8 Meaningful Jewish Marriage Vows and Rituals

An elaborate set of ceremonies and traditions are observed when taking Jewish wedding vows, symbolizing the beauty of a husband and wife’s love as well as their duties to one another and to their people.

As the bride and groom’s past is forgiven and they come together as a new and complete soul, the wedding day is regarded as one of the happiest and holiest days in their lives.

Prior to saying their traditional Jewish wedding vows, the happy couple often avoids each other for one week in order to build up excitement and anticipation.

Here are 8 incredible Jewish wedding vows and customs you should be aware of:

1. The fast

The pair is pampered like a king and queen on the big day. The groom is surrounded by guests who are singing and toasting him while the bride is perched on a throne.

Some couples decide to keep a fast in remembrance of the lucky nature of their wedding day. The day of the wedding is regarded as a day for forgiveness, much like Yom Kippur. The fast is maintained until the conclusion of the wedding’s formalities.

2. Bedken

Bedken is the preceding wedding custom before the ceremony. During Bedken, the groom approaches the bride and covers her with a veil as a sign of modesty and his promise to cover and guard his wife.

Bedken also denotes that the bride’s inner beauty is what the groom loves about her. The custom of the groom covering the bride himself comes from the Bible and protects the groom from being duped into getting married to someone else.

3. Chuppah

The marriage ritual then takes place behind a chuppah, or canopy. The canopy is frequently constructed from a family member’s prayer shawl or tallit.

The new house the couple will create together is symbolized by the chuppah’s four corners and covered roof. The tent’s open sides stand up for Abraham and Sarah’s willingness to hospitality.

The bride and both of her parents follow the groom down the aisle as part of the customary Jewish wedding traditions walk to the chuppah.

4. Vows and circling

One of the Jewish wedding customs involves the bride going around the groom either three or seven times once they are beneath the chuppah. Together, we are creating a new world, and the number seven stands for completion and fullness.

The encircling signifies the construction of a mystical barrier to keep the family safe from temptation and bad karma.

The bride then positions herself to the right of the groom. The pair then sips from the first of two cups of wine used during traditional Hebrew wedding vows or Jewish marriage vows after the rabbi recites the betrothal blessings.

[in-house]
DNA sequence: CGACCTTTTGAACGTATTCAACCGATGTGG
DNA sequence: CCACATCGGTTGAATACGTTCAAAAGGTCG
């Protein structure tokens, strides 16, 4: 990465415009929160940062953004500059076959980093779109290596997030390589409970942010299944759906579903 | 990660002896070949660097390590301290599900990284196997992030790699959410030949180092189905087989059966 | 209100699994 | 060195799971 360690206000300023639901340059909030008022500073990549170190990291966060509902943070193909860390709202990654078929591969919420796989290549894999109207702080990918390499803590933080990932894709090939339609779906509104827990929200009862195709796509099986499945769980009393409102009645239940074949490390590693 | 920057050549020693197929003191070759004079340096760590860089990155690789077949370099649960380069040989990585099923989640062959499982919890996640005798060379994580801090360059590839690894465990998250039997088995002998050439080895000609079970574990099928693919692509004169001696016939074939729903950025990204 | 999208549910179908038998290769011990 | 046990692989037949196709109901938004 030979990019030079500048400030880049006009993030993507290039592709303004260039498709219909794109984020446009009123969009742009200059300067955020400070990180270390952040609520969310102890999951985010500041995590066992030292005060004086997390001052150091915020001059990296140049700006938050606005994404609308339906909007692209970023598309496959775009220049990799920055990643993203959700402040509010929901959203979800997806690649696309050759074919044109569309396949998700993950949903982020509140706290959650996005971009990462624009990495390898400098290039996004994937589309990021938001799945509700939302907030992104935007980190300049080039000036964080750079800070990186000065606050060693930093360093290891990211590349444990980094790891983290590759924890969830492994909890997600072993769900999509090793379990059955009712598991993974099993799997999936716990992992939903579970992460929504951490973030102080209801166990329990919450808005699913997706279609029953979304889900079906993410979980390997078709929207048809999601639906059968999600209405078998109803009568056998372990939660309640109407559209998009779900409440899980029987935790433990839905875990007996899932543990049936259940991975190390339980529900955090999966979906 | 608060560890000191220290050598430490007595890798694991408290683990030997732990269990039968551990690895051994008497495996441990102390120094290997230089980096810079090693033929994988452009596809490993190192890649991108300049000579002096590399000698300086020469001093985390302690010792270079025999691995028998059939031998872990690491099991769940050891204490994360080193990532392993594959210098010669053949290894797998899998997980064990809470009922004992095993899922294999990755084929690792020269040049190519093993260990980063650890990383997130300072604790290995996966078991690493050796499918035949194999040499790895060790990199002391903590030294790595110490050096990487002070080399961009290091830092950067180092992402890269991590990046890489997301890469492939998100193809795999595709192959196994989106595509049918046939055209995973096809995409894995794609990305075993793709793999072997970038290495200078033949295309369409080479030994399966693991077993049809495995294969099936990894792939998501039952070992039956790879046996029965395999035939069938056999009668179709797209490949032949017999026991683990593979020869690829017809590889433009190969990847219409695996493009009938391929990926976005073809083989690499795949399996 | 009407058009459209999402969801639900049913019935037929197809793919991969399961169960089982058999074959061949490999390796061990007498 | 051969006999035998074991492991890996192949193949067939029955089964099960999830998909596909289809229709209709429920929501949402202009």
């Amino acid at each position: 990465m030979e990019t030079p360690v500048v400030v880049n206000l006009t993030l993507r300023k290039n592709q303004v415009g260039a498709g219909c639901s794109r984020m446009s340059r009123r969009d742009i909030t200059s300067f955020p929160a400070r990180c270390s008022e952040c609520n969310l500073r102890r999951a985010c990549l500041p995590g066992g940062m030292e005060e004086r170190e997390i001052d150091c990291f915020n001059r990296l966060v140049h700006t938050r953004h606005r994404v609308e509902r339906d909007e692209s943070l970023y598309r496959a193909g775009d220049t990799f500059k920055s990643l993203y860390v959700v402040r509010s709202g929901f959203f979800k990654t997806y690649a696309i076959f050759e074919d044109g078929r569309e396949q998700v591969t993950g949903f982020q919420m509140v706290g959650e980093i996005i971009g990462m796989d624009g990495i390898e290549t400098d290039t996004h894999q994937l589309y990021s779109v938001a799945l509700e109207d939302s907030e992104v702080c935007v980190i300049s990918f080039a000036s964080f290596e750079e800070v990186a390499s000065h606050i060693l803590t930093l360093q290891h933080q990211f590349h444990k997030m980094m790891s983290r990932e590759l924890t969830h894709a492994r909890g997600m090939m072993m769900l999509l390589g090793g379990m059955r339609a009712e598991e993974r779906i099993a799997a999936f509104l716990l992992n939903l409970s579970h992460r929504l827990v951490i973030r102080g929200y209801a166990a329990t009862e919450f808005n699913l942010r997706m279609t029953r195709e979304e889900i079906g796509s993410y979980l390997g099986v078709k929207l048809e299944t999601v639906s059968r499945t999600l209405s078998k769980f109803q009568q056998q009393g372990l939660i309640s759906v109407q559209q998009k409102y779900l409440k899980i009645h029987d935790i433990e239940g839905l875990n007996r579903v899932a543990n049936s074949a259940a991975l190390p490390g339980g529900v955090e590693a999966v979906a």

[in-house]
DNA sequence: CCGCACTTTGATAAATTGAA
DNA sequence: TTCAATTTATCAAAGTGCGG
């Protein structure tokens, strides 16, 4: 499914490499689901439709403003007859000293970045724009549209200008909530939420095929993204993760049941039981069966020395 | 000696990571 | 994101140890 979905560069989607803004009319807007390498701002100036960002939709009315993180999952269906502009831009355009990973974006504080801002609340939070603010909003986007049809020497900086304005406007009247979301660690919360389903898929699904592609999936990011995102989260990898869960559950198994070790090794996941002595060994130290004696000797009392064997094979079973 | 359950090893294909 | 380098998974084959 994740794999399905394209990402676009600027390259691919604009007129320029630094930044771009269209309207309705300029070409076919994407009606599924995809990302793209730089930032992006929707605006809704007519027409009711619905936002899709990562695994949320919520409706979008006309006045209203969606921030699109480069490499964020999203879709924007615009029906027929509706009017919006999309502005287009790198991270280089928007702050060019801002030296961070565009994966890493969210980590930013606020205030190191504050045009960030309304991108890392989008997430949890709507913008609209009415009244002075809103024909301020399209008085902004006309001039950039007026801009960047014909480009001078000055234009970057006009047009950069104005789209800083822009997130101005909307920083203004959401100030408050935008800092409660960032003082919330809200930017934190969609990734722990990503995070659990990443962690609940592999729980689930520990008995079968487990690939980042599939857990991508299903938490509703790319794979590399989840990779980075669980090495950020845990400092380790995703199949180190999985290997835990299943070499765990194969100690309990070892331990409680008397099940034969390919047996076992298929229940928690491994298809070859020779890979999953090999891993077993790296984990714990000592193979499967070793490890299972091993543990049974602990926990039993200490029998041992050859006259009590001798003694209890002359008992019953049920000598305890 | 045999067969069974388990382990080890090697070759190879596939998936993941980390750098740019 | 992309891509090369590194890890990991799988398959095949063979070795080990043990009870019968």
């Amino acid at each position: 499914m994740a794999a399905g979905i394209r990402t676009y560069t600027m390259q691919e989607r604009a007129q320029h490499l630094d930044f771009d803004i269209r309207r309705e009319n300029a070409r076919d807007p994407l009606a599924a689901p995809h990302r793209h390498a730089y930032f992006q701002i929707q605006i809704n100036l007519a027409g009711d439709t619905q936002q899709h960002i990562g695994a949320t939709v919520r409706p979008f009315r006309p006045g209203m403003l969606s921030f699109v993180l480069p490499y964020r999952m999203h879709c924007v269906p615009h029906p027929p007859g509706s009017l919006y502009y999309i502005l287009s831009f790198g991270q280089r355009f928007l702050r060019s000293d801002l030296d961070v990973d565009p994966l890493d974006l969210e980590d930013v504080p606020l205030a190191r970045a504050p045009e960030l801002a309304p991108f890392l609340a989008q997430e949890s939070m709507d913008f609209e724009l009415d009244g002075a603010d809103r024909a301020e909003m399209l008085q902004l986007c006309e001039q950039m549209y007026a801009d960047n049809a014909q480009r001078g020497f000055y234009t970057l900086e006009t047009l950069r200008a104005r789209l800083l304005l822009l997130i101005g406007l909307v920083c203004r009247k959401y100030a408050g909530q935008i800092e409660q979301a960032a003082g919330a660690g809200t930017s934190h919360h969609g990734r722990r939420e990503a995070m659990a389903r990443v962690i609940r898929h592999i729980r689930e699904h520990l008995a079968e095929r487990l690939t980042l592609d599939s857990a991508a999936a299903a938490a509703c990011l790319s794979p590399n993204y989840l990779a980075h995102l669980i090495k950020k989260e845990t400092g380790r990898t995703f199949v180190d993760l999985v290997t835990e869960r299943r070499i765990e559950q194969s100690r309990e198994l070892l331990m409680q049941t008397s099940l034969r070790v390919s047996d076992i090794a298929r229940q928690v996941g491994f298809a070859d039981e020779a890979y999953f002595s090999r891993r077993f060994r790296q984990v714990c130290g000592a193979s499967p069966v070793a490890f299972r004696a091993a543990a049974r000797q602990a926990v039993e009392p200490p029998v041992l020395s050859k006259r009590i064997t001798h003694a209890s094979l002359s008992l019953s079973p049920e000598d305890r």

The bride’s right forefinger is then given a plain gold ring by the groom, who says, “Behold, you are betrothed unto me with this ring, according to the law of Moses and Israel.” The main event of the ceremony is when the marriage is formally recognized.

5. Ketubah

After the marriage contract has been read and signed by two witnesses, the second cup of wine is consumed while the seven blessings are spoken. The Ketubah, commonly referred to as the marriage contract in Jewish law, details the obligations and responsibilities of the groom.

It lists the requirements that the bride and groom must meet and gives a framework in case they desire to divorce.

Ketubah does not mention god or his blessings because it is a Jewish civil law agreement and not a religious document. During the signing of the Ketubah and its subsequent reading in front of the guests, witnesses are also present.

6. Sheva B’rachot or seven blessings

The seven blessings, also known as Sheva B’rachot, are a collection of traditional Jewish teachings that are repeated aloud by friends and family members in both Hebrew and English. Beginning with brief blessings, the reading progresses to sweeping proclamations of celebration.

7. Breaking of glass

The groom crushes a glass on the ground within a piece of cloth to signal the conclusion of the ceremony. This action represents the demolition of the temple in Jerusalem and links the pair to the fate of their people.

Many couples even gather the glass shards from the broken pieces and use them to create a special keepsake for their wedding. The Jewish vows come to an end at this point, and everyone yells “Mazel Tov” (congrats), welcoming the newlyweds with joy.

8. Yichud

As part of their yichud tradition, the spouses spend about 18 minutes apart after the ceremony. Yichud is a Jewish tradition where a newlywed couple is given the chance to discreetly reflect on their union.